Mrs. Roswell asked for a magnolia, her only request, so the garden designer planted a 'Little Gem' dwarf magnolia, an evergreen hybrid that can tolerate the cold this far north, on the far side of one bed. He balanced it with a Kousa or Japanese dogwood on the other end, where there is more sun. Less susceptible to disease than the native dogwood, the Kousa blooms in June after its leaves are out. In the fall it will have red berries that hang like little Christmas balls. The dogwood's spreading branches will eventually form a screen to hide a bare space between the Roswells' and the house next door.

To create a display that would have color ten months a year, McElroy added 'Blue Princess' hollies, which produce bright red berries against glossy dark blue-ish leaves in the fall, just when any flowers would be dying out. One 'Blue Prince' holly is in the mix to pollinate the others.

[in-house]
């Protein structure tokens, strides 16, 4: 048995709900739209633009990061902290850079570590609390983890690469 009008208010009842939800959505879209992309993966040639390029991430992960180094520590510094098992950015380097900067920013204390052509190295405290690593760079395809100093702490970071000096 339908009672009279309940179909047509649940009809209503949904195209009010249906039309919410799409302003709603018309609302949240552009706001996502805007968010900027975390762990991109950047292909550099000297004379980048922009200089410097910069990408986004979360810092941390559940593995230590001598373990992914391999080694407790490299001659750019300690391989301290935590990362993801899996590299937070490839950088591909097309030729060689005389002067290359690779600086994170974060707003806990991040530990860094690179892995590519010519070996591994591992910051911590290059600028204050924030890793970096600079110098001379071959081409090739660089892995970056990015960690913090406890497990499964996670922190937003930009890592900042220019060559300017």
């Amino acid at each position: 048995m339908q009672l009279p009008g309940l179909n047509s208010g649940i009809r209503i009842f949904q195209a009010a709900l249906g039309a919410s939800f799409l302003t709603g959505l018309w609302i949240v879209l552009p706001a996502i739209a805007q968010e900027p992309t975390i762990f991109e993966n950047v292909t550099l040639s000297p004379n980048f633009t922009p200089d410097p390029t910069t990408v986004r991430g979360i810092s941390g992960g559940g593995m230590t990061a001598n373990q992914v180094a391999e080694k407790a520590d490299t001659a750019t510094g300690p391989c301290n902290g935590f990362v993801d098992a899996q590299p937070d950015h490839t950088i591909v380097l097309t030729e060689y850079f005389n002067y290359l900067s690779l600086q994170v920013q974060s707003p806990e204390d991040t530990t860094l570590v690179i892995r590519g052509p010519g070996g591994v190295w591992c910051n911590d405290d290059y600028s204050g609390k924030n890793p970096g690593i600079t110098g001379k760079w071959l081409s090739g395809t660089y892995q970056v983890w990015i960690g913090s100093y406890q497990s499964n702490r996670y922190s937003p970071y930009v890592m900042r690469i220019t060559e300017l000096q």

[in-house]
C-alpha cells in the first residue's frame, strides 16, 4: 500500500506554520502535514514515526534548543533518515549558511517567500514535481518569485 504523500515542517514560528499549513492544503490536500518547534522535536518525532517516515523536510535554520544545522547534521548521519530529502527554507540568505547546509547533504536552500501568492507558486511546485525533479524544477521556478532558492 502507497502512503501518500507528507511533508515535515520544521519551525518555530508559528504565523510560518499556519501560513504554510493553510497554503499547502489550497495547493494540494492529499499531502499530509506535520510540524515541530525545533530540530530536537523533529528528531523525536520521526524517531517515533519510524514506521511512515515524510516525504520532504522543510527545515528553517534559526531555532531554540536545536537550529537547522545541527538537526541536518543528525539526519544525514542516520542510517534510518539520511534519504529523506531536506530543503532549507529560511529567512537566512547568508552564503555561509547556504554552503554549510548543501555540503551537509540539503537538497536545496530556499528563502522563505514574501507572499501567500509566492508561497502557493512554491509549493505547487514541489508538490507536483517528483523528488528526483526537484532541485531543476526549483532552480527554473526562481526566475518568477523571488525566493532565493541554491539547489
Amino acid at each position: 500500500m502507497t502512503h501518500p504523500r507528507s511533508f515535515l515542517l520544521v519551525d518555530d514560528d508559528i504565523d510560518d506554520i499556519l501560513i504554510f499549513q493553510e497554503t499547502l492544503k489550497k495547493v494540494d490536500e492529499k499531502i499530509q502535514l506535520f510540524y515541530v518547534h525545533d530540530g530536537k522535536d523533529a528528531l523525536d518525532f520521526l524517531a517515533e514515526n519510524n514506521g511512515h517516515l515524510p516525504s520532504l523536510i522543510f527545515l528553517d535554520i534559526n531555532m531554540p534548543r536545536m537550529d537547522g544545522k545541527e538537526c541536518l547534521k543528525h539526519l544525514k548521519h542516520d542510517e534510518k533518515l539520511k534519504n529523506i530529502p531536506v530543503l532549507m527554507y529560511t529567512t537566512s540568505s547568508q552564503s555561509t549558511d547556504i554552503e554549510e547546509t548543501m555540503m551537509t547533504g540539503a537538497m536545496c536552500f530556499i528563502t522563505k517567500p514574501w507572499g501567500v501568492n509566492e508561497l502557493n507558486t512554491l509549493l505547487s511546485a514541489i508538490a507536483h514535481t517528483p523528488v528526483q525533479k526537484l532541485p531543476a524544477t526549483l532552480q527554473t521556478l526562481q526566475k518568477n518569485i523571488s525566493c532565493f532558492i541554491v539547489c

"Stick it across the street and it would probably pollinate them," says McElroy. "But the closer it is, the more berries."

To hide the house's foundation he used ilex crenata 'Wight's Compacta,' an evergreen shrub that gets no bigger than four feet. It and many of the other plants were chosen because the Roswells, like many homeowners these days, wanted a low-maintenance garden. The compact shrubs are hardy and won't need trimming.

The designer decided on mostly evergreen shrubs and trees deliberately. "You don't want a lot of stuff that loses its leaves in front," he explains. "You don't want to have a big bare bed around the holidays when people are coming to the house."

Much of the color this time of year will be provided by six 'River Mist' azaleas. These azaleas, compact with large pink blossoms, should do well in the Roswells' yard with all its shade.

When customers come to the nursery to buy azaleas, the first thing McElroy asks is "sun or shade?"

"If they say full bleaching sun and put in an azalea," he explains, "it will fry like a pizza."